Through this formal statement, the WMS stands alongside other organizations such as The National Recreation and Park Association and the CDC. WMS recognizes the importance of outdoor recreation to public health and support improving access to recreational opportunities and continuing research efforts., The CDC for example, in conjunction with the National Park Service, built The Healthy Community Design Initiative, also known as the Built Environment and Health Initiative. The current administration has cut funding to the program; however, during the previous administration the program provided tools to help communities include health in their planning and development processes. Much of their focus was on access to outdoor places for physical activity such as parks and trails. Organized recommendations to federal state and local governments and encouragement from networks of organizations will hopefully improve access to recreational opportunities and advance research efforts.

The momentum of value based care and the proven health benefits of outdoor recreation have made possible the conception of clinical tools such as park prescriptions and referrals to outdoor organizations as potential clinical treatments. Park Rx America is one organization that provides clinical tools to providers that desire to prescribe nature and publicly accessible land and water or other protected areas to their patients in the clinical practice setting. However, this may not quite be ready for widespread use in general clinical practice, as there are still insufficient program resources, lack of available recreation spaces, and limited research on the underlying mechanisms and effective dose and duration of outdoor recreation.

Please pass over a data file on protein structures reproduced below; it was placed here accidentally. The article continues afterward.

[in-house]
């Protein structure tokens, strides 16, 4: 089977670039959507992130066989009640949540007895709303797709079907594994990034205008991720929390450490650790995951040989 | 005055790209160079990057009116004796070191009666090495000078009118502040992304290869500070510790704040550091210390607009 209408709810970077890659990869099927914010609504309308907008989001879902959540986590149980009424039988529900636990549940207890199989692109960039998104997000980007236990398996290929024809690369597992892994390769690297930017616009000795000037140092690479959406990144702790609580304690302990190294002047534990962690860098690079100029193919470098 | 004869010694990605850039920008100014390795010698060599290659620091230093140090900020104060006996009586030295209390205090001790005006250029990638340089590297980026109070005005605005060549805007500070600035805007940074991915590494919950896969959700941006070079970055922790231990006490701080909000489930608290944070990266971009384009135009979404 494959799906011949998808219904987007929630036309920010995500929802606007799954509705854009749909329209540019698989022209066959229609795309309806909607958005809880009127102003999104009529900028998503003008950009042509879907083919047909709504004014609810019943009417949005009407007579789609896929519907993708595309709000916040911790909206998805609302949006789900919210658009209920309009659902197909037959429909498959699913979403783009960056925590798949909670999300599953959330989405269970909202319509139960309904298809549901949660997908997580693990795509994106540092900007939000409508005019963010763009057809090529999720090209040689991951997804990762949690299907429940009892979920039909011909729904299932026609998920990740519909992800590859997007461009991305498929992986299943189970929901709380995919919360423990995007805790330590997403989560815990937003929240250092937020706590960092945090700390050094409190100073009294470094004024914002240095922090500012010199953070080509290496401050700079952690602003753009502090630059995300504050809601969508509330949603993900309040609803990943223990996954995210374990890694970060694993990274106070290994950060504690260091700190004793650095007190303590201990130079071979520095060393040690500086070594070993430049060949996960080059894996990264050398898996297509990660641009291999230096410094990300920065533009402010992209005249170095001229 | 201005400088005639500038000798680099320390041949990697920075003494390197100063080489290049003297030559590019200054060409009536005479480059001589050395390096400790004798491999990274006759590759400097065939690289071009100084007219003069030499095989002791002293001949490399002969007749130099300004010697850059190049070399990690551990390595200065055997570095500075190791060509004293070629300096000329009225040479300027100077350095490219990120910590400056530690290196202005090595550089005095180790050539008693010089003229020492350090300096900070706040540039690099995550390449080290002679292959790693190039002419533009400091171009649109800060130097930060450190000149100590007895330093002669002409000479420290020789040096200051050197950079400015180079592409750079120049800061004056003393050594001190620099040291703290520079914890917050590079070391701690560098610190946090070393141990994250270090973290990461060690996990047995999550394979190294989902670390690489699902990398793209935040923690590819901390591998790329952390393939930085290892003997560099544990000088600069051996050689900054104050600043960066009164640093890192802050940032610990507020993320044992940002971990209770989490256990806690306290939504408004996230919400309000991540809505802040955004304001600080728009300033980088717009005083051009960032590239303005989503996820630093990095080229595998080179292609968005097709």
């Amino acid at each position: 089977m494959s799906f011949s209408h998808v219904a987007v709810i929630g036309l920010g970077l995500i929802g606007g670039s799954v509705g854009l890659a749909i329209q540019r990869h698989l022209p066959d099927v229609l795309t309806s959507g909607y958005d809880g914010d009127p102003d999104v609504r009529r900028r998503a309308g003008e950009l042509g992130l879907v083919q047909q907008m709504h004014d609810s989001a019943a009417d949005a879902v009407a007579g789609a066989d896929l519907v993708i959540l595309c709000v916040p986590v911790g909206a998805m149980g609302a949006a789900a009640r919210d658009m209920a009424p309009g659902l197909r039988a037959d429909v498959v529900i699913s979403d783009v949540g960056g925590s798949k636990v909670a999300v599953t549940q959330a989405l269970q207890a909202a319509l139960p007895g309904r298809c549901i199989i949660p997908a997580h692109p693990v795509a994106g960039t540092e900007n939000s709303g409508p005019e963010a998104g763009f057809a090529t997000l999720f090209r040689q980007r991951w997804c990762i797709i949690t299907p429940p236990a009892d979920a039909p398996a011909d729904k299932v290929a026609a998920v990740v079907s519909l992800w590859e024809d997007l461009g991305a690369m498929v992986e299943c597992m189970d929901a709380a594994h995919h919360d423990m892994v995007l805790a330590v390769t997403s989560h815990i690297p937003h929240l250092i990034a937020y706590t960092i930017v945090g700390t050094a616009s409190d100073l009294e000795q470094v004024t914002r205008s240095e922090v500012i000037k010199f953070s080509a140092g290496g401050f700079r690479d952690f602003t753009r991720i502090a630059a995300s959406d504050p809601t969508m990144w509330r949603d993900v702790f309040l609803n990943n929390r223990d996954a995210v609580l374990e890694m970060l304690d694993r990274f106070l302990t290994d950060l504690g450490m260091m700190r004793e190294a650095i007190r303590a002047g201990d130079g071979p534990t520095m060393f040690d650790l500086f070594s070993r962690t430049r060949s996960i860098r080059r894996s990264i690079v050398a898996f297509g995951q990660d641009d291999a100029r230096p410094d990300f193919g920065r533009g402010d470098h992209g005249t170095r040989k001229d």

The new statement is consistent with the mission of the WMS to encourage activities to improve the scientific knowledge of the membership and general public in human health activities in a wilderness environment. Along with teaching, practicing and investigating wilderness medicine, WMS supports physical activity through adventures and explorations all over the world; it also recognizes the unique exercise- independent benefits and activities attributed to outdoor recreation and pledges to support creation and maintenance of existing public lands and outdoor spaces for the purposes of outdoor recreation. Wilderness is good medicine and the WMS will work with relevant stakeholders to encourage continued research on the clinical uses of outdoor recreation.